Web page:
More Americans own smartphones than hold a bachelor's degree or speak another language in their homes, according to a Pew Internet Project report. In a telephone survey, 83 percent of respondents said that they owned a cellphone of some kind and 35 percent of the 2,277 U.S. adults questioned in English or Spanish said that they owned a smartphone.More

Amazon holds back growth of e-books around world
The Passive Guy
David Gaughran, a 33-year old Irish writer living in Sweden, provides details, in dollars and cents, that explain why e-book sales are so low in some countries where they should be much higher. Low e-books sales mean that authors in those nations have a hard time reaching their audiences and indie writing is very tough to pull off. For indie authors in Amazon's favored zones, it means your 99 cent e-book costs readers much more in most of the world.More

Yet another eReader launches, this time for Google
The crowded e-book market has just squeezed in room for one more contender, as iriver has created an eInk reader that works with the Google Books store. Available on July 17 at Target's online and retail stores, the iriver Story HD costs $139.99 and has access to more than 3 million free titles through Google via Wi-Fi. Paid titles are also supported through the Google Books storefront.More

Front-yard vegetables cause stir in Detroit suburb
The Associated Press via Chicago Tribune
A suburban Detroit woman's front-yard vegetable garden has caused a stir after she was cited for violating city rules about landscaping. Julie Bass was cited last month for violating an ordinance in Oak Park, Mich., that requires grass, ground cover, shrubbery or other "suitable live plant material." She's fighting the citation, and a hearing is scheduled for July 26, local newspapers reported. More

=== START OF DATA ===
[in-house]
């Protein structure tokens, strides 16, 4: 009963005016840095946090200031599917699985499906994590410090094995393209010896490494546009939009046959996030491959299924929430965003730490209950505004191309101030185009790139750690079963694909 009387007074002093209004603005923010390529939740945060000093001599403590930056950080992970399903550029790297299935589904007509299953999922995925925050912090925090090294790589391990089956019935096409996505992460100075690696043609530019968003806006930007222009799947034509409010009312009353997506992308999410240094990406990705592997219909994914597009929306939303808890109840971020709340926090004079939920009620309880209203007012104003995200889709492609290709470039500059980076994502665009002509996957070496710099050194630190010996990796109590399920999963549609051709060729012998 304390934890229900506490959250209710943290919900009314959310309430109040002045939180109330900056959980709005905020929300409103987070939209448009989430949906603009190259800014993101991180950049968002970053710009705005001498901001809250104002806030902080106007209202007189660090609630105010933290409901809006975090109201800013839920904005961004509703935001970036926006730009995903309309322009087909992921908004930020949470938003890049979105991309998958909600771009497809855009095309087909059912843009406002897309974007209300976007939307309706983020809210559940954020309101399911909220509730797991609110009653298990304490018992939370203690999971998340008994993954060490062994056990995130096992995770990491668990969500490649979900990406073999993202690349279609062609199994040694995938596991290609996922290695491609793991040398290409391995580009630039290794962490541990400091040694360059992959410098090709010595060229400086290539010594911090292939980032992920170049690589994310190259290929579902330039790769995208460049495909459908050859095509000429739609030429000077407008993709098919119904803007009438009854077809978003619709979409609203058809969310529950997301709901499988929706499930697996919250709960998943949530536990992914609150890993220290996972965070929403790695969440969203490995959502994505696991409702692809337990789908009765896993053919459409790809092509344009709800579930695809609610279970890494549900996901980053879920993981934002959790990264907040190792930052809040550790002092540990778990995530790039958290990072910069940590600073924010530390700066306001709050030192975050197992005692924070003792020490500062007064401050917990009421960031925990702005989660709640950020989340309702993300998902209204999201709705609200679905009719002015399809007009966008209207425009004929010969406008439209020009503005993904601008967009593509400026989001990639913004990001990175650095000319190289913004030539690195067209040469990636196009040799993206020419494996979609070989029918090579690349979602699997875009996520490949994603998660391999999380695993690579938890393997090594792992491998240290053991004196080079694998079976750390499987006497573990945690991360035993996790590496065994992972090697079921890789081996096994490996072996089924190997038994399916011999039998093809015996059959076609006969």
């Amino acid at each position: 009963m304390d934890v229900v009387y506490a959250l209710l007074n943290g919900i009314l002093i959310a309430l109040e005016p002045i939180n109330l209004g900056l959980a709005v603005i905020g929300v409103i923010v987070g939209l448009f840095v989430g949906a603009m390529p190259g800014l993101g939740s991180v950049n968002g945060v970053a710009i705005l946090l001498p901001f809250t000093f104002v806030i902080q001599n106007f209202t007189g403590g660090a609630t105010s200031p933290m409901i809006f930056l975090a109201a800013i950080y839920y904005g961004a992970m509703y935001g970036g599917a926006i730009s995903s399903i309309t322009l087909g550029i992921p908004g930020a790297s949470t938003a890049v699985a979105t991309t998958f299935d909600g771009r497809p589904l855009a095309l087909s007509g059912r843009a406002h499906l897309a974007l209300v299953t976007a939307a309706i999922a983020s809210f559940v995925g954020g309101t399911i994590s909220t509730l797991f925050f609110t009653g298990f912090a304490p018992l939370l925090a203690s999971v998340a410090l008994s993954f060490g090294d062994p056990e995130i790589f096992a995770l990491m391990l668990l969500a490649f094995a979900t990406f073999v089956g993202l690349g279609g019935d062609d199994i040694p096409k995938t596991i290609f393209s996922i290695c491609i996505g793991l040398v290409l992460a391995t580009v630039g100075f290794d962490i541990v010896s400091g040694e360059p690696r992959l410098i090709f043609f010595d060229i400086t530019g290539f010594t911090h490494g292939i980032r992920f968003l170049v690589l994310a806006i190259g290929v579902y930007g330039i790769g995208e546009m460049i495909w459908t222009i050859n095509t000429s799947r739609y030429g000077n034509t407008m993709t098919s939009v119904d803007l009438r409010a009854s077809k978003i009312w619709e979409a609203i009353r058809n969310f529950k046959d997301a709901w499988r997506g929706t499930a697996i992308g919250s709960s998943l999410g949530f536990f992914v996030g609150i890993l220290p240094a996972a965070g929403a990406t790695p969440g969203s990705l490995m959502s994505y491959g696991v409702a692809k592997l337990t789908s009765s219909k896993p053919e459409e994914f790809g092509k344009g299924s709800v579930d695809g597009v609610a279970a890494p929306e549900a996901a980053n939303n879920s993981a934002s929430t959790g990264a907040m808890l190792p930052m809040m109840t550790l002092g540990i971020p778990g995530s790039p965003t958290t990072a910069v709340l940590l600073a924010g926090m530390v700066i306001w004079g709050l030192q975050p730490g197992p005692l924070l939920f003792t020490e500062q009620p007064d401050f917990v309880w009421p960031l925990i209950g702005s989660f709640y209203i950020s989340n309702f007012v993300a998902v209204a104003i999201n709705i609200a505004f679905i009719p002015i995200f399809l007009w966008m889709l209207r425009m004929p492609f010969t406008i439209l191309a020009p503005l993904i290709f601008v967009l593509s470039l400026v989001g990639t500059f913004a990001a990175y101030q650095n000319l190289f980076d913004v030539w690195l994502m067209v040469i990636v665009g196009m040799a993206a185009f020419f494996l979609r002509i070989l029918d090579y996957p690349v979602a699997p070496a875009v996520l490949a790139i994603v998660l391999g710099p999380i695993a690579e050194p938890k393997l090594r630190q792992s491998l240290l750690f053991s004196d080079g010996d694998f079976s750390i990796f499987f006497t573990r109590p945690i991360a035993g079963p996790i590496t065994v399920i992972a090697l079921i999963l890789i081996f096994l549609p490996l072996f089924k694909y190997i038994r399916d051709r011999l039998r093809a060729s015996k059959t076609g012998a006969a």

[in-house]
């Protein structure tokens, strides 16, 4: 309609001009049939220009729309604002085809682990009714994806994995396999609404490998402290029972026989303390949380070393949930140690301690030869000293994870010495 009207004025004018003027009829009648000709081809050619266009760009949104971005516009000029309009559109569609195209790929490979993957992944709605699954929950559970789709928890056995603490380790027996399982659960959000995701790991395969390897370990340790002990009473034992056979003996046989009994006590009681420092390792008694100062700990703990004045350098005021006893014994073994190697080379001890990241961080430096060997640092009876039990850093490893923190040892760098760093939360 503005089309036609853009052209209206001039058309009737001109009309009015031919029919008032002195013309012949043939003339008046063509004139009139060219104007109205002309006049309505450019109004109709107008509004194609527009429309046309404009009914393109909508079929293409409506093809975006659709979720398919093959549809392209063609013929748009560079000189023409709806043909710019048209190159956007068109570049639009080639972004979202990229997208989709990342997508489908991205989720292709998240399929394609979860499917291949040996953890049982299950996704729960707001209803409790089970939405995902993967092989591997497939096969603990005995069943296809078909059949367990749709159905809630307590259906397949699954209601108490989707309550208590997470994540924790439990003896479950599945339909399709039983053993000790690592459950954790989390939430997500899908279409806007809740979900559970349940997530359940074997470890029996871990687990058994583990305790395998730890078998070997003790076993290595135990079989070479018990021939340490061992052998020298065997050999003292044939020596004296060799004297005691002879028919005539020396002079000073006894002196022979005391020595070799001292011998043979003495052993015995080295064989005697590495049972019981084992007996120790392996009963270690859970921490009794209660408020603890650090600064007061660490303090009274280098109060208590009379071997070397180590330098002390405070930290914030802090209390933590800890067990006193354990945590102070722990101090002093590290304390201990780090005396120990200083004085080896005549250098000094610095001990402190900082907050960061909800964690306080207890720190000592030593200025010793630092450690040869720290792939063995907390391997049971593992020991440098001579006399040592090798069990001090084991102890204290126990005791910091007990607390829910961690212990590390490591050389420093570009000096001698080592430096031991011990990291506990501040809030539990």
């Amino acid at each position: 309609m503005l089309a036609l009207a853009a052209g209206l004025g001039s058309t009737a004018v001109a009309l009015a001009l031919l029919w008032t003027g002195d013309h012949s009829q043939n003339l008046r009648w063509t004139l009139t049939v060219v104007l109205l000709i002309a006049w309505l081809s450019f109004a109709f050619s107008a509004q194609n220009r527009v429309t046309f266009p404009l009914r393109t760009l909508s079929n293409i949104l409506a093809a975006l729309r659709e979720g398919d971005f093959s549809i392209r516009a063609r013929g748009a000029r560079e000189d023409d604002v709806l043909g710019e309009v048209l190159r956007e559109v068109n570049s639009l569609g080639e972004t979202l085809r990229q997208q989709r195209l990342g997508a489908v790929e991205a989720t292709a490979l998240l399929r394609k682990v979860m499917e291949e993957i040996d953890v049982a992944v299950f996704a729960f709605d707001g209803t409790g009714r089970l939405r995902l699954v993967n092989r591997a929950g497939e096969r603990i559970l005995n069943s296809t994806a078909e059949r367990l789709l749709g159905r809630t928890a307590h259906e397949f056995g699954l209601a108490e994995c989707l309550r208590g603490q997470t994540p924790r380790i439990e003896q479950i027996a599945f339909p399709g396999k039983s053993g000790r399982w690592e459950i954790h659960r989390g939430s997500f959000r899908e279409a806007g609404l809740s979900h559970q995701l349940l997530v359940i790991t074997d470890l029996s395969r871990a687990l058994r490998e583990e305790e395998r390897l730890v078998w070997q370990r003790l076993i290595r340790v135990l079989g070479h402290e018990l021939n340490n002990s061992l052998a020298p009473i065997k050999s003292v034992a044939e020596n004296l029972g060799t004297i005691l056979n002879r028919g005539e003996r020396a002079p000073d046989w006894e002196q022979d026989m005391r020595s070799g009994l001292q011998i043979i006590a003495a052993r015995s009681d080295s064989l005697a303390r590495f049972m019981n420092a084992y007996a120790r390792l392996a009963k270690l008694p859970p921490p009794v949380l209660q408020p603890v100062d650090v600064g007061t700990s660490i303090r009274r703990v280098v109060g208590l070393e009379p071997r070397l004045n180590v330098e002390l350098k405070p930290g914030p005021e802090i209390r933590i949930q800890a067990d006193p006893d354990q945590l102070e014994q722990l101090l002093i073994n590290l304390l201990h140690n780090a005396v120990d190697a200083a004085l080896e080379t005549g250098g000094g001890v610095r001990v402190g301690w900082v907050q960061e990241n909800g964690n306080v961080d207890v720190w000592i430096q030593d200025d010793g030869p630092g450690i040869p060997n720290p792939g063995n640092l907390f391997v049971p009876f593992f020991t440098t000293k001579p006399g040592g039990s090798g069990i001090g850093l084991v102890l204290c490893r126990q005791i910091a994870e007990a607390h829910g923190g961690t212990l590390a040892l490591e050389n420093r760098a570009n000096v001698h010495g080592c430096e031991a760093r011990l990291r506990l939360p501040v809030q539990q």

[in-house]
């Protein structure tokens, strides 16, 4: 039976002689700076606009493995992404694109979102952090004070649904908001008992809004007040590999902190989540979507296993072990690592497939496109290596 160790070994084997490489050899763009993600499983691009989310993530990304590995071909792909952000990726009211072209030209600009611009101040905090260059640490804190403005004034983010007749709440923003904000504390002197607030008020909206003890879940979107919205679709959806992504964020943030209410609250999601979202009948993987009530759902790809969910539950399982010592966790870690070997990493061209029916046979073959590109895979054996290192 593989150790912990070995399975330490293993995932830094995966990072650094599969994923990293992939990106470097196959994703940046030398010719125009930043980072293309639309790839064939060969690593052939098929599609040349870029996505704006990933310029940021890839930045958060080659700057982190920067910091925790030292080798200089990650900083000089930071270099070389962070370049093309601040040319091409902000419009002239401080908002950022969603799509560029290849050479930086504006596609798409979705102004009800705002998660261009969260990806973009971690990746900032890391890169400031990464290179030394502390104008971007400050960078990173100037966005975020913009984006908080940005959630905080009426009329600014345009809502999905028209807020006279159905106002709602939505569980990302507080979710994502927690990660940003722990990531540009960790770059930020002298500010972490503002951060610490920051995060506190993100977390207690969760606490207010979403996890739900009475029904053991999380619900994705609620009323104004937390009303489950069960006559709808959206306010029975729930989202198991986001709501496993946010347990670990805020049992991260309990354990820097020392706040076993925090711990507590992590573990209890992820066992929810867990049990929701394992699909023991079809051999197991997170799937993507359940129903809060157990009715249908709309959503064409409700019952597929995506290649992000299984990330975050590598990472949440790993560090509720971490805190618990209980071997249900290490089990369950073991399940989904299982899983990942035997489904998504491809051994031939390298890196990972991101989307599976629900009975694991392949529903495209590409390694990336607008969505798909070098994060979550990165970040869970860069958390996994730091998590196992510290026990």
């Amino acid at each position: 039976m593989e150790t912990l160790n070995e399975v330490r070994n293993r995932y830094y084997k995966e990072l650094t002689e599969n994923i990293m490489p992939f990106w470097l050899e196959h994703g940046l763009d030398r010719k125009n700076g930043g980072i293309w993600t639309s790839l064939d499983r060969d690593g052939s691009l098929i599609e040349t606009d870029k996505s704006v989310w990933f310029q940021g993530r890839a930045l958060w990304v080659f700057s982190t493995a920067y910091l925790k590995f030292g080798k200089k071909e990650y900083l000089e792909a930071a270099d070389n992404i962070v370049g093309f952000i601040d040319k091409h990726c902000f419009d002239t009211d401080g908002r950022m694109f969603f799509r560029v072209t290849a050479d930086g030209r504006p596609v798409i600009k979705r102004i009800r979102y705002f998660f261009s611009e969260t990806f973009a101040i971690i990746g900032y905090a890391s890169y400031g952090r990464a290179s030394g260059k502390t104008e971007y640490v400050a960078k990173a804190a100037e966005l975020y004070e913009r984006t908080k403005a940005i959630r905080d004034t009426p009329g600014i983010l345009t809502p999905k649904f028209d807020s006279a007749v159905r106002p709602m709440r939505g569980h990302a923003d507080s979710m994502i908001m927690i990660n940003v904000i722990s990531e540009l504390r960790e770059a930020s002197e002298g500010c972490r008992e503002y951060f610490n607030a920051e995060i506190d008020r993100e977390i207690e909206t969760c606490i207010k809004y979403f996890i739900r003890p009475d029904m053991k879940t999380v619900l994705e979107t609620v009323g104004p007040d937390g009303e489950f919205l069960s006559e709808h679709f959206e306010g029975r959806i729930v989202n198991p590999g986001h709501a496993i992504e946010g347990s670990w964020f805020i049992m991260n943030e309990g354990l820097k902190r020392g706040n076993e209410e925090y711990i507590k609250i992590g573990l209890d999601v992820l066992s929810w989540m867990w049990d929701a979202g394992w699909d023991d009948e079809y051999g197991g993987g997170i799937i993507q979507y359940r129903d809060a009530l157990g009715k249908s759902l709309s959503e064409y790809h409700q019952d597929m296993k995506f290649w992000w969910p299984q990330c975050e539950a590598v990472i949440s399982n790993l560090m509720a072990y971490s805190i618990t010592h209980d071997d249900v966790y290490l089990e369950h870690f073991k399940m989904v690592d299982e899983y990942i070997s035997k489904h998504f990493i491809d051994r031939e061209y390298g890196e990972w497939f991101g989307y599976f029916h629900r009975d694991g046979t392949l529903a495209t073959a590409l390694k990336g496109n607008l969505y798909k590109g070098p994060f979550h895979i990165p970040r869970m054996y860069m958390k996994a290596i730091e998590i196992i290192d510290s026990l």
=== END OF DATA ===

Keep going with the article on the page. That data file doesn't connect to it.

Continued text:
Jonathan Drori: The beautiful tricks of flowers
In a visually dazzling talk, Jonathan Drori shows the extraordinary ways flowering plants — over a quarter million species — have evolved to attract insects to spread their pollen: growing "landing strips" to guide the insects in, shining in ultraviolet, building elaborate traps and even mimicking other insects in heat.More

'Plant a Row for the Hungry' gave 11,000 pounds of produce last year
The Freeport Journal-Stanard
As more vegetables and fruits come in season, gardeners in Illinois will have the opportunity to donate excess produce for a good cause. Produce may be donated to local food pantries in Freeport, Pearl City and Lena through "Plant a Row for The Hungry." Pantries weigh the produce and provide receipts for the tax-deductible donations.More

Teenagers revive dead languages through texting
A funny thing happened to several languages on their way to extinction — they were saved, pulled back from the brink by teenagers and the Internet, of all things. Samuel Herrera, who runs the linguistics laboratory at the Institute of Anthropological Research in Mexico City, found young people in southern Chile producing hip-hop videos and posting them on YouTube using Huilliche, a language on the brink of extinction.More